|Onomatopoeia Super Hero Comic created using Google Drawing.|
Slurp, bang, thud, boom, pow, crunch, sizzle, splat, ka-boom!!! Onomatopoeia words are full of action, silliness, texture, and fun. Onomatopoeia is defined as a poetic structure of words used to convey sounds. However, when I teach the concept to my students I simply explain that onomatopoeia is a sound word.
Onomatopoeia words add flavor and excitement to our writing. They are a wonderful way to hook a reader into our writing, and to lift the words off of the page and into our imaginations. What would you rather read about, lightning flashing across the sky, or lightning crackling across the sky? Bacon frying, or bacon sizzling and popping in the pan? Books falling to the floor, or books falling to floor with a thud? I know which I would choose. I'm a sucker for onomatopoeia every time, and so are my students once I teach them about onomatopoeia.
Onomatopoeia words are all around us. They are sounds in nature like leaves rustling, a stream gurgling, or thunder booming. They are the sounds of eating and drinking like the slurp of a spaghetti noodle, the fizz of soda pop, and the crunch of a potato chip. They are the sounds that animals make like the moo of a cow, the chirp of a bird, or the roar of a lion. Did you know that different languages use different onomatopoeia sounds for animals? In Spanish a rooster says instead of cock-a-doodle-doo, a bird says pío instead of tweet, and a frog says instead of croak.
Onomatopoeia words always make me think of action. Perhaps this is why they are used so frequently in comic books. Fight scenes are peppered with pows, zaps, and boings. When I introduce onomatopoeia, I like to have the students brainstorm onomatopoeia words and include an action with them for the rest of the class to imitate. A kick becomes a ka-pow, a wrist and hand flick a slap, and holding one's noise and keeling forward an achoo! The activity gets us all moving, being silly, and having fun with onomatopoeia.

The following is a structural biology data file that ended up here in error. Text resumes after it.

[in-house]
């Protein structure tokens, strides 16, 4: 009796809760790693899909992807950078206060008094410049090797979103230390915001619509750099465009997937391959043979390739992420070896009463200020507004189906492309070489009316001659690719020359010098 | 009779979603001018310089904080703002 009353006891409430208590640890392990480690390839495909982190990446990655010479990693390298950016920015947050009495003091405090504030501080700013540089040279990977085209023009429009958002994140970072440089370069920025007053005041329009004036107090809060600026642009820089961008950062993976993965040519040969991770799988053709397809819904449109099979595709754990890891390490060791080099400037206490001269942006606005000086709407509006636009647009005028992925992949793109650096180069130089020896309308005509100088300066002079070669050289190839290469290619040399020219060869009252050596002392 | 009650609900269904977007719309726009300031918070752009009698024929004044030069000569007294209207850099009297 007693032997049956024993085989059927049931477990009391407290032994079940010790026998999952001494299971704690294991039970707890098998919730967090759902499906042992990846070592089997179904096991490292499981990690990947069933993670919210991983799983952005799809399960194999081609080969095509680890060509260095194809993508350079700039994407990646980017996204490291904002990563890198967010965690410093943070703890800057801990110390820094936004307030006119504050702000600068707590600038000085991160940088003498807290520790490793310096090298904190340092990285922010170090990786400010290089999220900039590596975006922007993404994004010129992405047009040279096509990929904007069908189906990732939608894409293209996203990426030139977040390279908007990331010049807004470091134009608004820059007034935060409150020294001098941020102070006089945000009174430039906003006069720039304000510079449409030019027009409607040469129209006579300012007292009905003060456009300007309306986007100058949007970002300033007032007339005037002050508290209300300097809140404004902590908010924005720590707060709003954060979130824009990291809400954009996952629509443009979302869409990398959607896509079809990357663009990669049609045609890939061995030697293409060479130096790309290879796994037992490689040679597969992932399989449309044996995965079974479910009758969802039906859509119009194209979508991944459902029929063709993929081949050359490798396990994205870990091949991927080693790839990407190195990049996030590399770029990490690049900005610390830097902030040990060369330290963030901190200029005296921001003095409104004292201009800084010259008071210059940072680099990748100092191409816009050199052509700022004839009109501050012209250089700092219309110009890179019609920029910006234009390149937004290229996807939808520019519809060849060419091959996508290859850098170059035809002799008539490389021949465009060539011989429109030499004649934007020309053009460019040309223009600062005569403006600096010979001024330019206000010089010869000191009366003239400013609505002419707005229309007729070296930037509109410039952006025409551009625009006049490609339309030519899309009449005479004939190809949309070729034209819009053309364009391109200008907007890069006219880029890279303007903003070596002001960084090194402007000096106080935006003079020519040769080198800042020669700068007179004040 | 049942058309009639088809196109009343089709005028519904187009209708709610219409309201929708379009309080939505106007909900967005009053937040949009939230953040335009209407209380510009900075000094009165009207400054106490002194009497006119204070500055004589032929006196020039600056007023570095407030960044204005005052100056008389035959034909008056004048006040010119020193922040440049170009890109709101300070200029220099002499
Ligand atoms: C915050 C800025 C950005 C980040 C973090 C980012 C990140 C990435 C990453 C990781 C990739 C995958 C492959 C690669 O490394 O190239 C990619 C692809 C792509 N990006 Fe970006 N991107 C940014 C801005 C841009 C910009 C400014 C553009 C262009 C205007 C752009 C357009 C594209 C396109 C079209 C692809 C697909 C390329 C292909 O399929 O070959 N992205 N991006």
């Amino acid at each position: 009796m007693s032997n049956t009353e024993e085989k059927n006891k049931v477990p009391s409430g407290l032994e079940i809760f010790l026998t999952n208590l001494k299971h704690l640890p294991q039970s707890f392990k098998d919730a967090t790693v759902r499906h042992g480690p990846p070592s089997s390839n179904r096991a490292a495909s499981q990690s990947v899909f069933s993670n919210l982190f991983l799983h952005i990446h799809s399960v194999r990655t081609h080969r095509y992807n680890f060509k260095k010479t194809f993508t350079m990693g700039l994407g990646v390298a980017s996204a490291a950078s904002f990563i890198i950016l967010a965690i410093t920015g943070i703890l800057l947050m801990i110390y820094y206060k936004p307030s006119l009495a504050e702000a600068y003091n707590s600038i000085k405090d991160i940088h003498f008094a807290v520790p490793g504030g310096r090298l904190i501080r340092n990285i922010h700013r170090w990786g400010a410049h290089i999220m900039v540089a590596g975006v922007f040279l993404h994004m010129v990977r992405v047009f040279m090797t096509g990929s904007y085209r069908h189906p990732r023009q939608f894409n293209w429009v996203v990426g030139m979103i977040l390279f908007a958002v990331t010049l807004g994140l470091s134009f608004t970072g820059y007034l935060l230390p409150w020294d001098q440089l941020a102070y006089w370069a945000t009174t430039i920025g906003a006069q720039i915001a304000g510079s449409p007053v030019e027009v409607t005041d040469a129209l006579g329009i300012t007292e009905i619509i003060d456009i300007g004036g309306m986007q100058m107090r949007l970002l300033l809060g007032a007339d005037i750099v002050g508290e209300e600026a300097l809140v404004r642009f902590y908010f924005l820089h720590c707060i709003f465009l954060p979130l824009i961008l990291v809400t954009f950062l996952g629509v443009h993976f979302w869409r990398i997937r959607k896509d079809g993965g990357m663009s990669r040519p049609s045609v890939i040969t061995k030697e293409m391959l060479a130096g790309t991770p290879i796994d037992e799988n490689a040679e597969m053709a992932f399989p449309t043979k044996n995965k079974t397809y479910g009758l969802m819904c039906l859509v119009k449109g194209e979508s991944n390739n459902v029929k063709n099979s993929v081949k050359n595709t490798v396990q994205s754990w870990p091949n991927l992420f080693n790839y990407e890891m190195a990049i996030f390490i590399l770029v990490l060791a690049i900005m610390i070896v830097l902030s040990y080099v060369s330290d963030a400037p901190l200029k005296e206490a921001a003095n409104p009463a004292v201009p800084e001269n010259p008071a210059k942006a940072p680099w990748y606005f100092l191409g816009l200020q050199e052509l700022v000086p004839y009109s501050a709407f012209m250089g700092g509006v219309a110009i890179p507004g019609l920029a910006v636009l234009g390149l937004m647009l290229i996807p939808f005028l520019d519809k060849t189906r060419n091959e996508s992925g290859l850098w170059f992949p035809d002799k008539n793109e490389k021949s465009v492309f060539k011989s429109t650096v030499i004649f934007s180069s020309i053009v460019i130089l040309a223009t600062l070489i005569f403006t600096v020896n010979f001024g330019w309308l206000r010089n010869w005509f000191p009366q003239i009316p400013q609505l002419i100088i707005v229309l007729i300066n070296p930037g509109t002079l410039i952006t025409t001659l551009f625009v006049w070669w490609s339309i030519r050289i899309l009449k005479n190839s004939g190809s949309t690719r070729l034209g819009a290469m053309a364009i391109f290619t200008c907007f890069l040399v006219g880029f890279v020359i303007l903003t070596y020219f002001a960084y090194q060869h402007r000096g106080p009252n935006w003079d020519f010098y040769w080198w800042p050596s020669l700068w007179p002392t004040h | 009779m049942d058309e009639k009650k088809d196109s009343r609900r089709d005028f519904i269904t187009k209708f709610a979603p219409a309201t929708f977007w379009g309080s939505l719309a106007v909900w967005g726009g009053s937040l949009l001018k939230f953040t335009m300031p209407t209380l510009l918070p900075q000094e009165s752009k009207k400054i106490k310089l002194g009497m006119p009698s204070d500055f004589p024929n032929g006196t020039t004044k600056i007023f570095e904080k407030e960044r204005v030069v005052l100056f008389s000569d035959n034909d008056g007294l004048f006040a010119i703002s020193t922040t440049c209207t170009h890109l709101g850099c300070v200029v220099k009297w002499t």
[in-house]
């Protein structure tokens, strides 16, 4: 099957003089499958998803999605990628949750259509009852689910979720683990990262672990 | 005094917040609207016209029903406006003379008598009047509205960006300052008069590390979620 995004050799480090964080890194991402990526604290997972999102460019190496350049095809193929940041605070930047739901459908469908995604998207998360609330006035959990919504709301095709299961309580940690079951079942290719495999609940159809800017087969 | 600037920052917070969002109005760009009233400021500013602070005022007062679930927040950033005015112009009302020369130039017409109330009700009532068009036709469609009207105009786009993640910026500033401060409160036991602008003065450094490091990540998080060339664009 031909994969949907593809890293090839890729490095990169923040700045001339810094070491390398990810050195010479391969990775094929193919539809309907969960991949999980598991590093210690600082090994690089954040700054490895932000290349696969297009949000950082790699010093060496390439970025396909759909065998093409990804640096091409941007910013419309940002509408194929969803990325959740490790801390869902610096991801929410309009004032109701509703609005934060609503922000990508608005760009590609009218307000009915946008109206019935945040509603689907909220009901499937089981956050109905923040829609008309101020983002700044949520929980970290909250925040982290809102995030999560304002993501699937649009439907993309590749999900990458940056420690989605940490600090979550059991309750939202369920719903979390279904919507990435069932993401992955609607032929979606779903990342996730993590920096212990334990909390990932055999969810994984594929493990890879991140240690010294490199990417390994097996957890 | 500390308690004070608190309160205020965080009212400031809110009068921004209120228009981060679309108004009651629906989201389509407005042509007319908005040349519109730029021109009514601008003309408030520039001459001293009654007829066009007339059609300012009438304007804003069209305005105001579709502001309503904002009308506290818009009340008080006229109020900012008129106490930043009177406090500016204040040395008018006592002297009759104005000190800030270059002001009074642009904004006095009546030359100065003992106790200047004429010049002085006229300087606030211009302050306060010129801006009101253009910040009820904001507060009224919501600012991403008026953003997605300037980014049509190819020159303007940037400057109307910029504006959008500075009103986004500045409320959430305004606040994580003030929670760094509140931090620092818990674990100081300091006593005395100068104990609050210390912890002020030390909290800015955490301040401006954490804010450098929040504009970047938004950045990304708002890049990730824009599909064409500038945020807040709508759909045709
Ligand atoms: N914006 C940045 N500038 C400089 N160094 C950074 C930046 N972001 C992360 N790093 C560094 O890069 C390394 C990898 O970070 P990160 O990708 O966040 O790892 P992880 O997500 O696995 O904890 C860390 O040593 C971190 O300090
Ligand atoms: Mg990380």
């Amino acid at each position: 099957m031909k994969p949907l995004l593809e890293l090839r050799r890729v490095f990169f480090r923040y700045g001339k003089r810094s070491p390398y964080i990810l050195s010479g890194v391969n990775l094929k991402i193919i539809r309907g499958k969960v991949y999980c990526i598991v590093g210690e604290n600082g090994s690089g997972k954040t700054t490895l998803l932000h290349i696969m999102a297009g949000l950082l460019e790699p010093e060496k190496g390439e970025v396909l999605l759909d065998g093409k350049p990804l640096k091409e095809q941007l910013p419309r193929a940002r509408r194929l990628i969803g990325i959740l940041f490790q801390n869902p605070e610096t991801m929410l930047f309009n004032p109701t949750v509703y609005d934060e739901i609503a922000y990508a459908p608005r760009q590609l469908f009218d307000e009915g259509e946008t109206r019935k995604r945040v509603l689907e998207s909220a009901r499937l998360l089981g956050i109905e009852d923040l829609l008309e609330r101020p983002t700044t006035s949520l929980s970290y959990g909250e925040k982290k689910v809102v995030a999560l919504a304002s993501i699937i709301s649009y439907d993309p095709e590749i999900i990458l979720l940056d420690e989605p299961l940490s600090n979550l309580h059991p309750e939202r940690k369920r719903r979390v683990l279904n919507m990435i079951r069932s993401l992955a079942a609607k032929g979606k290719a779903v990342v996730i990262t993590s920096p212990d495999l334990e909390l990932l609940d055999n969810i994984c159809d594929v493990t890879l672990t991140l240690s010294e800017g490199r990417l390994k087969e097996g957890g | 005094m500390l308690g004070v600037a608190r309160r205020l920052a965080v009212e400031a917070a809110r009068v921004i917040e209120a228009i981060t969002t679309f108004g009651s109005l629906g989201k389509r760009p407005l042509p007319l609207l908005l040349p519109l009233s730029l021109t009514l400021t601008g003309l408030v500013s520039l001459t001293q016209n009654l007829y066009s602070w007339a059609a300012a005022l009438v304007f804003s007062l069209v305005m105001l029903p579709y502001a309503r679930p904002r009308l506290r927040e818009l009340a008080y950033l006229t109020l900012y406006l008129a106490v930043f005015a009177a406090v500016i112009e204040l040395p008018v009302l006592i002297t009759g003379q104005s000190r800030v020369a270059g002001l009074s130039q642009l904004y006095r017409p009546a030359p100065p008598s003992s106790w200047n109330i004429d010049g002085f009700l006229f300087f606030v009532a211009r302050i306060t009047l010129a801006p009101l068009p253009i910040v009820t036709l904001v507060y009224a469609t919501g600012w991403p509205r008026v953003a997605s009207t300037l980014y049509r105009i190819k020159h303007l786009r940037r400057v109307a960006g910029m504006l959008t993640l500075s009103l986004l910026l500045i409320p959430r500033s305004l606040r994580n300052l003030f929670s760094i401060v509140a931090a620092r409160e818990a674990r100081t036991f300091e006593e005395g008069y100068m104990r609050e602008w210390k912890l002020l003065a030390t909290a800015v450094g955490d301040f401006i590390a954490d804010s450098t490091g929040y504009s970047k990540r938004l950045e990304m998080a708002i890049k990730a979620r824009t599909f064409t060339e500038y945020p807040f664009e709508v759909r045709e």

A hilarious book to read to students while noticing onomatopoeia words is the picture book The Story of the Little Mole Who Went in Search of Whodunit by Werner Holzwarth and Wolf Erlbruch. The book, which combines mystery, onomatopoeia words, and bathroom humor is sure to make students and adults (me) giggle. The story is about a little mole who wakes up one morning, pops out of his hole only to have some animal do his business (poop) on his head. Since, the mole is near-sighted and can't see who the perpetrator is, the rest of the book involves him interviewing a variety of animals to figure out who is the culprit of his unfortunate incident. Each animal explains what his business looks like, and the author includes an interesting array of onomatopoeia sounds to describe it as well. The rabbit's business flies out with a rat-a-tat-tat, the goat with a plippety plop, and the cow with a kerplosh.
|The Little Mole Who Went in Search of Whodunit by Werner Holzwarth and Wolf Erlbruch.|
Yes, it's gross and a bit juvenile, but I guarantee it will capture your students' attention. I have students listen with a notebook in hand to write down their favorite onomatopoeia words from the book. They love repeating the various sounds, and getting all of us to cry out, "Ewwww, and disgusting," all over again. If you are uncomfortable reading this type of book aloud to your students, or can't get a hold of the book, there are several read aloud versions on YouTube. Here is the link to the read aloud version of the book. There are also many other books that illustrate onomatopoeia in perhaps a less potty humor form: Mr. Brown Can Moo! Can You? by Dr. Seuss, Thunder Cake by Patricia Polacco, Owl Moon by Jane Yolen, and Click, Clack, Moo: Cows that Type by Doreen Cronin and Betsy Lewin.
There are lots of activities that students can do to practice, write, identify, and play with onomatopoeia.
Students can create their own Super Hero Comic in Google Drawing, Slides, or Seesaw. Then students can add speech bubbles, and call outs to highlight the onomatopoeia words being shown. They can take pictures of each other to make themselves the super heroes, find images, or even draw their own.
A challenging activity my students also enjoy tackling is to write a poem about an activity using only onomatopoeia words. Students should only mention their chosen activity in the title, and not read the title when they are sharing with the class. Afterward, the class can guess what activity the poem is about by listening to the onomatopoeia words. My students have had lots of fun trying to identify whether their classmates are writing about football, soccer, rodeo, skiing, or even cooking.
Early Morning, Making Fried Eggs
By: Casey, 6th grade
Step, step, creak, creak
Om, om, om
Onomatopoeia is a lively way to add pop, sizzle, and pow to our writing. Like the words itself, onomatopoeia allows our students to get moving, get active, and make some noise in their writing.